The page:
Interview of Betty Brooks
Feminist activist in anti-rape work, women’s sexuality, and feminist theology. Co-founder of the Rape Crisis Hotline and Women Against Sexual Abuse. Co-founder of the Califia Community. California State University, Long Beach educator in the Women’s Studies Program.
- Women's Activist Lives
- Social MovementsWomen's Issues
- Brooks, Betty
- Persons Present:
- Brooks and McKibben.
- Place Conducted:
- Brooks’ home in San Clemente, California.
- Supporting Documents:
- Records relating to the interview are located in the UCLA Library's Center for Oral History Research.
- Interviewer Background and Preparation:
- The interview was conducted by Susan McKibben; M.A., Education, UCLA; Ph.D. candidate Education, UCLA; Graduate Research Assistant, Center for the Study of Women, UCLA. McKibben prepared for the interview by reviewing journal articles (e.g. Frontiers) and newspaper articles (e.g. Los Angeles Times) about Brooks’s anti-violence work, her teaching at California State University, Long Beach and surrounding controversies. She also read Juliane Bartolotto’s M.A. Thesis, An early history of women's studies at California State University, Long Beach:1968-1976. An available on-line edition of Brooks co-hosting an episode of the Feminist Magazine on KPFK Pacifica Radio was also reviewed.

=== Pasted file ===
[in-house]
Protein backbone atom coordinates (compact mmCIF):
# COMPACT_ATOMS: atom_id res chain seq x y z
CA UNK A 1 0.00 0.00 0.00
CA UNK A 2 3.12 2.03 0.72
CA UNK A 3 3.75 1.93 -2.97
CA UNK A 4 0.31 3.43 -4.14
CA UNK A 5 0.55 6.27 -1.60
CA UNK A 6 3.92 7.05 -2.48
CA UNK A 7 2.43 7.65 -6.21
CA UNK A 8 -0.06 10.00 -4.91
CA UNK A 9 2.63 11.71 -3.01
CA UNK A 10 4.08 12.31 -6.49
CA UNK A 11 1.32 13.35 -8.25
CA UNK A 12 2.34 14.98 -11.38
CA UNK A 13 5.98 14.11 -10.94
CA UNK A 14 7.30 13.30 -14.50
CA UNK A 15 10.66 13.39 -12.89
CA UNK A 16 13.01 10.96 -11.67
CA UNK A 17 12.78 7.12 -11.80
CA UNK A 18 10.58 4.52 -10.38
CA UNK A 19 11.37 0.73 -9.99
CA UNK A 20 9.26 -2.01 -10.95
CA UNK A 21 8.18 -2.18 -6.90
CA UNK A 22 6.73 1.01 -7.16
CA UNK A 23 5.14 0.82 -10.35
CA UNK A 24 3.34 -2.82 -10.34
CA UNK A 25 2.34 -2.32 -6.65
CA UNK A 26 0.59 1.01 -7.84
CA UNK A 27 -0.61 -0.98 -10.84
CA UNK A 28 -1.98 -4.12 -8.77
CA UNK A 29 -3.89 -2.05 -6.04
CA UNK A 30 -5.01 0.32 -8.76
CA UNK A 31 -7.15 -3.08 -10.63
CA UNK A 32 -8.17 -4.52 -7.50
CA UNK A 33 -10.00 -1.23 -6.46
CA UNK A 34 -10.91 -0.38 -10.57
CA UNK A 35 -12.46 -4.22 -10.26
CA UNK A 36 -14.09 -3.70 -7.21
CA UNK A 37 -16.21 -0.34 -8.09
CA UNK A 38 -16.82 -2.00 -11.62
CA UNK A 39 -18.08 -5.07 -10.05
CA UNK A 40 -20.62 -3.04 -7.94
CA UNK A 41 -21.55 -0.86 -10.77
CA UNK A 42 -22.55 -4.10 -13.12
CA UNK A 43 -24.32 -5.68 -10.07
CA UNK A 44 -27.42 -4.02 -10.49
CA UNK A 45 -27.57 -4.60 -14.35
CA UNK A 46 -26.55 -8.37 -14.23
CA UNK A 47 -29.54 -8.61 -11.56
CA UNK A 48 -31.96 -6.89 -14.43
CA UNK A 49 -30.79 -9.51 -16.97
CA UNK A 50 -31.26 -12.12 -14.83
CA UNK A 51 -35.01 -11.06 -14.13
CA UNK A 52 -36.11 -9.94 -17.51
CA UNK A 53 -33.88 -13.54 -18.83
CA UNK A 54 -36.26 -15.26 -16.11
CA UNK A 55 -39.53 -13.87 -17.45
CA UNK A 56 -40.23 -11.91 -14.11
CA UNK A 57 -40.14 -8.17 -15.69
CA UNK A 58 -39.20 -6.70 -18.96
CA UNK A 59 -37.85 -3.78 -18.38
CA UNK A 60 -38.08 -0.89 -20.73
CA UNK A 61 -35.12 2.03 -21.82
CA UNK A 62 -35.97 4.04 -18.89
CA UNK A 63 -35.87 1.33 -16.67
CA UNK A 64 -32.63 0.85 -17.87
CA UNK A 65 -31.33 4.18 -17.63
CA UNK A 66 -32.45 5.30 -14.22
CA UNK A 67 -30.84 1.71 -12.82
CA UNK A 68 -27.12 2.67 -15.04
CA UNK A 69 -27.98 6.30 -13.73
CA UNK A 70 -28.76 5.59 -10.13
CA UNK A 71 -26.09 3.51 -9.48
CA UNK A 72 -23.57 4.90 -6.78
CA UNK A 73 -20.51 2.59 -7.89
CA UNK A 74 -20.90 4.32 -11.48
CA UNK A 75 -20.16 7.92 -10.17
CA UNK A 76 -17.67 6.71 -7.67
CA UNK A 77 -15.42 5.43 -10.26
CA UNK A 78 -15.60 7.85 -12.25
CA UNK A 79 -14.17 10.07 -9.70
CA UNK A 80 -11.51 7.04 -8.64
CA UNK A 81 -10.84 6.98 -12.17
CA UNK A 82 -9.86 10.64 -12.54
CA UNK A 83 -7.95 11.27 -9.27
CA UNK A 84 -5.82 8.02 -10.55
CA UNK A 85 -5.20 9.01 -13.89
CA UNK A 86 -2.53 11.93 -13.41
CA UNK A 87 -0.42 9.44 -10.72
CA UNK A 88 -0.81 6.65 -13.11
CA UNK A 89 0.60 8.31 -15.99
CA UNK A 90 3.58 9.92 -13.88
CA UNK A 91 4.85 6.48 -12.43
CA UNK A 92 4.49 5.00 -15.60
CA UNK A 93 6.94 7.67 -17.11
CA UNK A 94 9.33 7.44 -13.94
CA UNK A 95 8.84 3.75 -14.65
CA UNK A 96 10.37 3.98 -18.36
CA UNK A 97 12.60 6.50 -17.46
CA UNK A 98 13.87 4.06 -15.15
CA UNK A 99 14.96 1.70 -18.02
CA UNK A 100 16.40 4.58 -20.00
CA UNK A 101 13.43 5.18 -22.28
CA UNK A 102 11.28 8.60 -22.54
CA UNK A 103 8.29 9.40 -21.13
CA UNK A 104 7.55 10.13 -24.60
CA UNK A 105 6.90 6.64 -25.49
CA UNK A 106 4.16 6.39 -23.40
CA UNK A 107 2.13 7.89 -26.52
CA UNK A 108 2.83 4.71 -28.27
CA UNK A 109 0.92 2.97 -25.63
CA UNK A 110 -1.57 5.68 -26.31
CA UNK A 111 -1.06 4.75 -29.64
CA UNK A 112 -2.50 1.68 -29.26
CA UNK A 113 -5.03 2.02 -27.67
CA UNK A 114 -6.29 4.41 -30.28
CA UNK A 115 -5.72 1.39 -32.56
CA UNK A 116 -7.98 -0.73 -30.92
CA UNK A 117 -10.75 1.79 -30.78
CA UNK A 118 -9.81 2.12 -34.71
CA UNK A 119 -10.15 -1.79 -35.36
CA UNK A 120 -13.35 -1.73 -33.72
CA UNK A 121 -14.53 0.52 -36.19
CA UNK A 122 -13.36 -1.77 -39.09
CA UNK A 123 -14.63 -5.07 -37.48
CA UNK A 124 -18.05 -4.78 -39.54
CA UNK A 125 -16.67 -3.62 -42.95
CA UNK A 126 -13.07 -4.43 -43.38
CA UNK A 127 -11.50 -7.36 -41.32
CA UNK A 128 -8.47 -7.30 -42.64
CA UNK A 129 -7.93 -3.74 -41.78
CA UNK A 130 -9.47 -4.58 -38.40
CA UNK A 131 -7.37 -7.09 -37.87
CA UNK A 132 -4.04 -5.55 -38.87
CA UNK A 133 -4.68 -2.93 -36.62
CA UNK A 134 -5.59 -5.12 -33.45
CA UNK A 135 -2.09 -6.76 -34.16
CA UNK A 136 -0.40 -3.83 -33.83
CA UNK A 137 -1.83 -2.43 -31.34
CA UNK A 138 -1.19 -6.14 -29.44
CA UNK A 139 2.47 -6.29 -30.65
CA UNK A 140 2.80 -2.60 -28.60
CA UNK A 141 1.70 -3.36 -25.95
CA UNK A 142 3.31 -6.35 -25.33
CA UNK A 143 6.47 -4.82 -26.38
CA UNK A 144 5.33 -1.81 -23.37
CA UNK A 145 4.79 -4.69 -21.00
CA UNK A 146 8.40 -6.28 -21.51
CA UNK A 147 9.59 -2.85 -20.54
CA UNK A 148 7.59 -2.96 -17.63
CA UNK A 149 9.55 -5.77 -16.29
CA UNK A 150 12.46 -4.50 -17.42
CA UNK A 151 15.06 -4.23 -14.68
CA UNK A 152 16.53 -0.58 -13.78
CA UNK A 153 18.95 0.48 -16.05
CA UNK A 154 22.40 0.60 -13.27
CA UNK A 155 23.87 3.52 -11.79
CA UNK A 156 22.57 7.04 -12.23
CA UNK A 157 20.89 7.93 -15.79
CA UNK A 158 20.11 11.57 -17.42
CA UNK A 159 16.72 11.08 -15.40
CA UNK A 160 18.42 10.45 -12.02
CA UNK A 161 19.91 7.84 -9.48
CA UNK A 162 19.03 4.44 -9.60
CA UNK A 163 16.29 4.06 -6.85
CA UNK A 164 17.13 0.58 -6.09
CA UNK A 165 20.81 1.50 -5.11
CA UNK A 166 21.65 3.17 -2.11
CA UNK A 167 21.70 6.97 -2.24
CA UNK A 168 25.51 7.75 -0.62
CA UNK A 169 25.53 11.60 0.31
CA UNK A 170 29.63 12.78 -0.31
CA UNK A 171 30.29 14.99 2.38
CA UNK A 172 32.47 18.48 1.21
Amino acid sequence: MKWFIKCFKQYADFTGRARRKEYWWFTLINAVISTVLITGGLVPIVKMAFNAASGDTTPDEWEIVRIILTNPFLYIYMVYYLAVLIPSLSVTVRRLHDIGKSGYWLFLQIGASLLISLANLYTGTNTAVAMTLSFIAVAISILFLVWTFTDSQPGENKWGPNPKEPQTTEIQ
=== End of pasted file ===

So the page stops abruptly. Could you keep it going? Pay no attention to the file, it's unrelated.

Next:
- Processing of Interview:
- The transcript is a verbatim transcription of the recording. It was transcribed by a professional transcribing agency using a list of proper names and specialized terminology supplied by the interviewer. Brooks was then given an opportunity to review the transcript but made no corrections or additions.
- 3 hrs.
- Regents of the University of California, UCLA Library.
- Series Statement: